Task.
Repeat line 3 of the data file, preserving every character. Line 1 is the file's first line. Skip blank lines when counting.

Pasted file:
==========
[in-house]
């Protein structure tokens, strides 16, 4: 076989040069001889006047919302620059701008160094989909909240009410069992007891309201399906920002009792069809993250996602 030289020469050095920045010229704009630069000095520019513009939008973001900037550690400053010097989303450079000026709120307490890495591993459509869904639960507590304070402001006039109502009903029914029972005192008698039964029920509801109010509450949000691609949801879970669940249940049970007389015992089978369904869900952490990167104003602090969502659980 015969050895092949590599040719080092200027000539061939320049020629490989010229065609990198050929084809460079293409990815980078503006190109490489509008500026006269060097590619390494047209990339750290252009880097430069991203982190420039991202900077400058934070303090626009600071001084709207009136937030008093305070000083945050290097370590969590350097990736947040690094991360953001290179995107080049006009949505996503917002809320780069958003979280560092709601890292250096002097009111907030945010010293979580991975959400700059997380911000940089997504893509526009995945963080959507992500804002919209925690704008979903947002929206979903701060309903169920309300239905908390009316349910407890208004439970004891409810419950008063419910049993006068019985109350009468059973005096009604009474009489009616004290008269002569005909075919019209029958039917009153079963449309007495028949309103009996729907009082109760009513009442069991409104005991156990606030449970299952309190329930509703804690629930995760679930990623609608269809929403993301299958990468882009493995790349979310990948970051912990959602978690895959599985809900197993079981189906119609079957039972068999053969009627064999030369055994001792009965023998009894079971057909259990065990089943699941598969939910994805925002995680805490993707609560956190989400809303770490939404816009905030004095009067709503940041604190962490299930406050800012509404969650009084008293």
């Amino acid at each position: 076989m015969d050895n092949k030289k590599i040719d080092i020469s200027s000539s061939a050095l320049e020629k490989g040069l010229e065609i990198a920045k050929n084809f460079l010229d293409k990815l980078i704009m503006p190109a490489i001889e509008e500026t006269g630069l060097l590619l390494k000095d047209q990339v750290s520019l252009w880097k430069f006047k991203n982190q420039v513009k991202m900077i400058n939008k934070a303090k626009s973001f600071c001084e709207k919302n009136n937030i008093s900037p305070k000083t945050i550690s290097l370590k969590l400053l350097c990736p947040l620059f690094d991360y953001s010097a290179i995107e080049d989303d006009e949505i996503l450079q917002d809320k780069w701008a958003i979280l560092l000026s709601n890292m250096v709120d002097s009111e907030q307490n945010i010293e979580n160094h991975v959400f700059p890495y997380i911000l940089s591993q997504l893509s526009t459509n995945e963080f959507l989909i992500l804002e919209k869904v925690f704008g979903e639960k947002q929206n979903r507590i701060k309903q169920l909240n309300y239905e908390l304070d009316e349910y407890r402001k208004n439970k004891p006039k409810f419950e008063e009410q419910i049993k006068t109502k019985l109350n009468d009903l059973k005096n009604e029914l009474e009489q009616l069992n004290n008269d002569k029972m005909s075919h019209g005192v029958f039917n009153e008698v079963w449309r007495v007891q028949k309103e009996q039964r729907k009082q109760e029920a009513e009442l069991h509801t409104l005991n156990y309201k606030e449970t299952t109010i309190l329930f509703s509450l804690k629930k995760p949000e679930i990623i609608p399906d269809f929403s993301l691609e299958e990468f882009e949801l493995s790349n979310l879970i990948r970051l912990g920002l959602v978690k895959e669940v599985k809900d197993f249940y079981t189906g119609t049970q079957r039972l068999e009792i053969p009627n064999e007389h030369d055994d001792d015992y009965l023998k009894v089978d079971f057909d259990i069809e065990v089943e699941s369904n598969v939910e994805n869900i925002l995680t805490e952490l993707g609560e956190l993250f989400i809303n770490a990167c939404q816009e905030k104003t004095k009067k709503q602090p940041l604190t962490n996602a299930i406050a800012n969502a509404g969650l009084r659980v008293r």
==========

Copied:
């Amino acid at each position: 076989m015969d050895n092949k030289k590599i040719d080092i020469s200027s000539s061939a050095l320049e020629k490989g040069l010229e065609i990198a920045k050929n084809f460079l010229d293409k990815l980078i704009m503006p190109a490489i001889e509008e500026t006269g630069l060097l590619l390494k000095d047209q990339v750290s520019l252009w880097k430069f006047k991203n982190q420039v513009k991202m900077i400058n939008k934070a303090k626009s973001f600071c001084e709207k919302n009136n937030i008093s900037p305070k000083t945050i550690s290097l370590k969590l400053l350097c990736p947040l620059f690094d991360y953001s010097a290179i995107e080049d989303d006009e949505i996503l450079q917002d809320k780069w701008a958003i979280l560092l000026s709601n890292m250096v709120d002097s009111e907030q307490n945010i010293e979580n160094h991975v959400f700059p890495y997380i911000l940089s591993q997504l893509s526009t459509n995945e963080f959507l989909i992500l804002e919209k869904v925690f704008g979903e639960k947002q929206n979903r507590i701060k309903q169920l909240n309300y239905e908390l304070d009316e349910y407890r402001k208004n439970k004891p006039k409810f419950e008063e009410q419910i049993k006068t109502k019985l109350n009468d009903l059973k005096n009604e029914l009474e009489q009616l069992n004290n008269d002569k029972m005909s075919h019209g005192v029958f039917n009153e008698v079963w449309r007495v007891q028949k309103e009996q039964r729907k009082q109760e029920a009513e009442l069991h509801t409104l005991n156990y309201k606030e449970t299952t109010i309190l329930f509703s509450l804690k629930k995760p949000e679930i990623i609608p399906d269809f929403s993301l691609e299958e990468f882009e949801l493995s790349n979310l879970i990948r970051l912990g920002l959602v978690k895959e669940v599985k809900d197993f249940y079981t189906g119609t049970q079957r039972l068999e009792i053969p009627n064999e007389h030369d055994d001792d015992y009965l023998k009894v089978d079971f057909d259990i069809e065990v089943e699941s369904n598969v939910e994805n869900i925002l995680t805490e952490l993707g609560e956190l993250f989400i809303n770490a990167c939404q816009e905030k104003t004095k009067k709503q602090p940041l604190t962490n996602a299930i406050a800012n969502a509404g969650l009084r659980v008293r």